Stakeholders form a link between the aims of Gulf bank and the immediate society. The bank’s management being the main primary stakeholder will ensure that everything runs smoothly. They will provide the technical knowhow in different fields and finances where applicable. The management is central in the connection between the internal and external environment (Burnes 2009). The marketers will be present to sell the carnival tickets and generally portray the banks’ positive image. They will also encourage people to open accounts in their bank. This may however, have a negative impact especially if the marketers are too focussed on selling the bank than the tickets.
The logistics department is a primary stakeholder, and their role is to ensure that the supply chain runs smoothly (Burnes 2009). They will ensure all the relevant equipment and materials are available even if it means importing them. The human resource will definitely play a role in assigning groups with tasks and ensuring that they have supervision through to the completion of the task.
The society is a secondary stakeholder in CSR activities and they play the role of being humanitarian and offer help to the special needs people. They will donate some of the funds meant to help such people. In some cases, voluntary actions will be provided by the society (Blaikie 2010). People with special needs and organisations dealing with the same will be included in the project. These organisations will be the central point of this activity. They will act as the connection of the bank to such an event. They will attend the event which is prepared for them.
Project Schedule. Human resource is the main developer of any corporate social responsibility exercise. The steps to be taken are dependent on human resource planning and can be looked at as a general organisational change process. This change may be difficult but can be enhanced by the realisation that this is an evolutionary activity that will change the internal working environment of the organisation. I would suggest a cyclical process while emphasizing the social risks associated with each procedure.
The first step would be to raise awareness in the organisation as a way of being empathetic to the employees needs (Crane & Matten 2009). Market drivers and value based drivers are to be used in this process. An organisation is an entity with its own values which are mainly economic but the employee also has his own values. Both of these values are to be integrated in a harmonious way, and this is the main purpose of this procedure.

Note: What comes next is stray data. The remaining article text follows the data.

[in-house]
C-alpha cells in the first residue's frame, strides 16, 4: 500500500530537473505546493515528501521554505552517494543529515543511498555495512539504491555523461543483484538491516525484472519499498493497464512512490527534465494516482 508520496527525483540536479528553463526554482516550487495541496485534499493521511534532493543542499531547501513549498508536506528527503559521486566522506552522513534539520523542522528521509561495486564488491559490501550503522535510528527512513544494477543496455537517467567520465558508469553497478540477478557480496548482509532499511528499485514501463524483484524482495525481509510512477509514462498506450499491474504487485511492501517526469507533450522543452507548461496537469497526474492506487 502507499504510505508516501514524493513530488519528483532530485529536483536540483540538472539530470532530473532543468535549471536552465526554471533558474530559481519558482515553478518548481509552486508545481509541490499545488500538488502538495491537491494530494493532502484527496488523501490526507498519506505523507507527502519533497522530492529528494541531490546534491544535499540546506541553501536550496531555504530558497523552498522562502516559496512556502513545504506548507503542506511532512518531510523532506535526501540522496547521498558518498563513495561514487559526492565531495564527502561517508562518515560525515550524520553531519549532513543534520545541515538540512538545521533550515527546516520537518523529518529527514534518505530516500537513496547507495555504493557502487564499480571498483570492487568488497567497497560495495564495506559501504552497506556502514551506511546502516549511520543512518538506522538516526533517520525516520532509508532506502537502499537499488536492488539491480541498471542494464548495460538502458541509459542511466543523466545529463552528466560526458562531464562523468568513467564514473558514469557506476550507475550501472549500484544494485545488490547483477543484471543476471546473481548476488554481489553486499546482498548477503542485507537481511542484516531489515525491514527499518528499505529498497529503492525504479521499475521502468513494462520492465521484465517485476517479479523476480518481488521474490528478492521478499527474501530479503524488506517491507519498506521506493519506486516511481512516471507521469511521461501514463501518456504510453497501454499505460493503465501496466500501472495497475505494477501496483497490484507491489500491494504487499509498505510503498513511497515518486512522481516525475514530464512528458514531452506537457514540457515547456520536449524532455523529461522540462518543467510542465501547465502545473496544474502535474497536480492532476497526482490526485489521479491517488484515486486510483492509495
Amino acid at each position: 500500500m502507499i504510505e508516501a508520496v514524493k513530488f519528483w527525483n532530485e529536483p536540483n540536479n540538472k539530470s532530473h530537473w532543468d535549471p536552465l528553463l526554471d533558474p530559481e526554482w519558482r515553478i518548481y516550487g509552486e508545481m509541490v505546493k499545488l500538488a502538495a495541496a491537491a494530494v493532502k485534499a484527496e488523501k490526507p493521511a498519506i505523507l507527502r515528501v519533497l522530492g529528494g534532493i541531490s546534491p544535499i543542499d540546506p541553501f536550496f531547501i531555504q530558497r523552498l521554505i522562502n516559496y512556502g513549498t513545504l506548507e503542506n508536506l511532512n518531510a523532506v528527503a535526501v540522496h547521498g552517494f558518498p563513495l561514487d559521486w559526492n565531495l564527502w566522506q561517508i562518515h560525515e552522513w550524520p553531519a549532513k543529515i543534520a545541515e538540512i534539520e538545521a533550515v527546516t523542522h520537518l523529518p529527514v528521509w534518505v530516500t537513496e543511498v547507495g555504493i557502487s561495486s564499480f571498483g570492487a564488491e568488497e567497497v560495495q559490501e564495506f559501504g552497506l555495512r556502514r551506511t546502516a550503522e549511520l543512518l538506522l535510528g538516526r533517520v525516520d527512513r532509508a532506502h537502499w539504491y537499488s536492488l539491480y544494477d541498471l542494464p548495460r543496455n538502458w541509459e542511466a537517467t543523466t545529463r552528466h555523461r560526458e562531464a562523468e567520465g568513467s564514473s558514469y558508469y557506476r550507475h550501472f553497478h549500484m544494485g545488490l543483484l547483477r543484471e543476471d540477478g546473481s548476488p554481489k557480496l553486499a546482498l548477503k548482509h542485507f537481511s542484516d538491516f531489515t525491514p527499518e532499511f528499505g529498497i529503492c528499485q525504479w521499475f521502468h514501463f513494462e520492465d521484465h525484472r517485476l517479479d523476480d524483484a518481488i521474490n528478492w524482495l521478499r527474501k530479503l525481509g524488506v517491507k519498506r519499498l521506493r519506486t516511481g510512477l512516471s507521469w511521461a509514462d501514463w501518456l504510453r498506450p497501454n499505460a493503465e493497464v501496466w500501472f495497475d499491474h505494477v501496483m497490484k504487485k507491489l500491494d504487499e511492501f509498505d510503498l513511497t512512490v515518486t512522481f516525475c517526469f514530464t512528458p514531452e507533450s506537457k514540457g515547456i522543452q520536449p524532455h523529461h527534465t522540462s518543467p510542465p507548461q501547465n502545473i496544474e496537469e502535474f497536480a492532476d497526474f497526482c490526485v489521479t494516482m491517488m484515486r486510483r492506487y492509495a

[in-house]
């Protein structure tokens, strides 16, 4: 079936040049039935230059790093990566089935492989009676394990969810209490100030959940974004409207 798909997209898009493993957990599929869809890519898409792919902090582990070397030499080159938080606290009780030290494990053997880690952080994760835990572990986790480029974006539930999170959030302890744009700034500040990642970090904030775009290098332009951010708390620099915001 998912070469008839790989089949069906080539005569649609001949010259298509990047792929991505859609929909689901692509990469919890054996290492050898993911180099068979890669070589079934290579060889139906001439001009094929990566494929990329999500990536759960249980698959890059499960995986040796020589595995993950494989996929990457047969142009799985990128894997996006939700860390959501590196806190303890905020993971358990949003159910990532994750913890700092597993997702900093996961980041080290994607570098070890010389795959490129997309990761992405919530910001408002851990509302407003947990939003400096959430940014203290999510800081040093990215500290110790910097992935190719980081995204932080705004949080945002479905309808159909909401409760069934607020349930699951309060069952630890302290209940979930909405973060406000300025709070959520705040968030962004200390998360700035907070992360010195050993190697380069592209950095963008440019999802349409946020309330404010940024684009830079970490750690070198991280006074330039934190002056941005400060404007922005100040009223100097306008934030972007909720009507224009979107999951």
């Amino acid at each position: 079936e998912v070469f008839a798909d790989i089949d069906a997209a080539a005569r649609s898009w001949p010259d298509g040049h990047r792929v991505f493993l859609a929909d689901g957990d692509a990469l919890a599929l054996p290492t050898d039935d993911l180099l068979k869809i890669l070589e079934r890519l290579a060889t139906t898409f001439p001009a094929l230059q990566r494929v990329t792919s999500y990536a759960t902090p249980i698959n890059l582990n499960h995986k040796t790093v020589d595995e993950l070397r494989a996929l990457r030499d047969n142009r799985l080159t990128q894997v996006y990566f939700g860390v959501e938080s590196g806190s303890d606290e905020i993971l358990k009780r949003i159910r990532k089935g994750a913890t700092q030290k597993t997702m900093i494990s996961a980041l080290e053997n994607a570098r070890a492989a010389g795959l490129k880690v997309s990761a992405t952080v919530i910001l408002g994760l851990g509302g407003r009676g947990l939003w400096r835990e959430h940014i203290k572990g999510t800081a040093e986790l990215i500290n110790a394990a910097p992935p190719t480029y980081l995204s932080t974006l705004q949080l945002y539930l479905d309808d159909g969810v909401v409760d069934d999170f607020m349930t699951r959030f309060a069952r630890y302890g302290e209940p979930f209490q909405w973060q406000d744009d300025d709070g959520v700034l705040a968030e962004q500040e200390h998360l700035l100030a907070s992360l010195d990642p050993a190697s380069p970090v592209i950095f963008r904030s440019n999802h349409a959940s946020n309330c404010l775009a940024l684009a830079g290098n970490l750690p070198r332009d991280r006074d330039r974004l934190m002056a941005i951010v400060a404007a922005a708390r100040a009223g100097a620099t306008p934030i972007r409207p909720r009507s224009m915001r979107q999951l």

The second step is to assess the role of Gulf bank in the society. These include the processes followed by the bank and its day to day activities in the realisation of its missions. This realisation will help anticipate the effects in corporate social responsibility. Corporate values will be embedded in management practices, which will strengthen the bank’s values. Generally, this is the alignment of overall goals and CSR goals without any clashes. The interests of stakeholders are considered in the process.
Thirdly, the bank has to define a common meaning of corporate social responsibility. This ensures that all stakeholders work in unison (Crane & Matten 2009). The stakeholders’ values are given utmost importance both in the previous and current steps. The top management is responsible for this task, and this is communicated through official documents (Agle, Mitchell & Sonnenfeld 2009) . This is a very crucial step as both stakeholders and managers can use the documents developed at this step to criticise and analyse the whole process of corporate social responsibility (Crane & Matten 2009).
The next step is to assess the current status of CSR where existing documents on the same is reviewed. Focus is placed on existing statements and missions, consulting key managers and industry experts on the same (Burnes 2009). This will help in identifying key aspects of CSR and also in benchmarking competitors to gain advantage over them.
A CSR integrated plan is then prepared by drawing up short and long term strategies. Missions and values are translated, and goals set altogether. Responsibilities are defined, and if recruitment is necessary, then it is done at this stage (Crane & Matten 2009). The next step is to implement the plan. Different roles are put into effect, supervised and controlled effectively. Employees are engaged in the whole process, and training is offered where needed.
Information has to run smoothly and thus communication and feedback is important (Bamford & Forrester 2009). The seventh step involves developing a communication plan is paramount. The management gets to know the progress and employees can ascertain their input. After this step is complete, evaluation of CSR integrated strategies to ensure that all is working well. A regular review is important as it gives transparency of activities and stakeholders can use this to verify the whole process.